(Jimmy) #10

Can you explain more how it worked with your dumb switches? You flipped the switch by the door and then had to flip other switches?


(John Roberts) #11

I have one 3-way switch beside my door exiting to the carport. The mate to that 3-way switch is in my hallway in a gang box with 3 dimmers. When I exit the room I need to flip only one switch which will kill all the Denver’s. When I enter the room I flip only one switch which will return the lighting configuration to where it was when I left. Simple… of course I can turn off/on or brighten/dim any of the dimmers as I please, but nevertheless they remain in their last state when turned off/on with the “Master” 3-way.


(Ron Talley) #12

Hey, if it works for you then it works! However, I find this to be counter-intuitive. A simple rule that says: If master switch changes to on then turn on the other 3 switches But-If master switch changes to off then turn off the other 3 switches.

This way you can have control of the other 3 switches even if the master switch is off. Smart Lighting or CoRE can do this fairly simple. There is also a cool little app called Trend Setter that will keep lights including dimmers in sync.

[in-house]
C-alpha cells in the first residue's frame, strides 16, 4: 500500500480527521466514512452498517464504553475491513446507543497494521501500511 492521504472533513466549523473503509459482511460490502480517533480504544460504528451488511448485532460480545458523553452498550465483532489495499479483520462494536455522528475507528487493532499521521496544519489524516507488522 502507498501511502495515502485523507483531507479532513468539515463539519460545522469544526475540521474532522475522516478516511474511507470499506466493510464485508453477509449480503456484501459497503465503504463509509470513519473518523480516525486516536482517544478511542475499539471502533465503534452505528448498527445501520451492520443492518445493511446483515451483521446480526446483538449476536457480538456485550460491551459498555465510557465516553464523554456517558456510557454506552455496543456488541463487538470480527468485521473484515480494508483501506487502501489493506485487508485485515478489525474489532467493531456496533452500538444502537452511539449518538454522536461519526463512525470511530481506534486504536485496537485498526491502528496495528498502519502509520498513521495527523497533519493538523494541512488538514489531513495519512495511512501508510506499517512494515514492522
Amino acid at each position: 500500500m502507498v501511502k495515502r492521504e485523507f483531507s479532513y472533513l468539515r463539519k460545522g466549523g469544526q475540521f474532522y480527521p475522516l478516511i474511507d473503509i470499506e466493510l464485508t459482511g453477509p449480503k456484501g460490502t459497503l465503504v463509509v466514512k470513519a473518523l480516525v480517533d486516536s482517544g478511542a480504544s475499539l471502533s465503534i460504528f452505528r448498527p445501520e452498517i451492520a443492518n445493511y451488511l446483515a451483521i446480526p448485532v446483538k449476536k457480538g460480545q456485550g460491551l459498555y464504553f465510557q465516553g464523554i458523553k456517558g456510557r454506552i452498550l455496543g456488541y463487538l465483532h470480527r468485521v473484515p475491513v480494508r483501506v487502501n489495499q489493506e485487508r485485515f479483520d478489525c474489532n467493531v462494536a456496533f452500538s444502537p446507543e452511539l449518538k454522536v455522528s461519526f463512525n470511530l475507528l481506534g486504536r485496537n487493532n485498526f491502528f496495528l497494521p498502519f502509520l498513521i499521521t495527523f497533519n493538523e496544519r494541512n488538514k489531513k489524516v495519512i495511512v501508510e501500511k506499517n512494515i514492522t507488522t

I don’t even know how you got the three way working correctly using 1 smart switch and 1 dimmer…


(Ray) #13

He’s not using 1 smart on/off per smart dimmer. If I understand correctly. 1 smart on/off cutting line hot to all 3 dimmers at another location.
I have a few switches sync with smart lighting app in my house and don’t have much problem.
With the new health check update. Not providing constant power to the dimmers will be a pain as you stated about the unavailability and have to click X.
I would provide constant power to the dimmers and do what @TN_Oldman suggested. This way you can also automate the dimmers with other rules as well.


(John Roberts) #14

Ok… Let me try to make this as simple as I know how…

  1. I want ONLY ONE switch by my door that will manually turn ALL of the lights off/on collectively. I do not want to be bound to a device to do this. That way when anyone walks in the door they simply flip the switch.

  2. The health check is not an issue because the exception flag will go away once power has been reapplied to the dimmers. I brought that up merely to explain how to clear the flag if you wanted to before the exception clears itself.

  3. I wanted a system that would work whether I had internet access or not. I wanted redundancy built in. I do not want to be bound to a device to turn my lights off and on. I can unplug my Smart Hub and everything works just as it did before.

It’s not that difficult…


(Jimmy) #15

i’m curious to see the long term effects of this. Typically smart devices don’t like having power repeatedly cycled to their radios because it can lead to premature failure.


(Ray) #16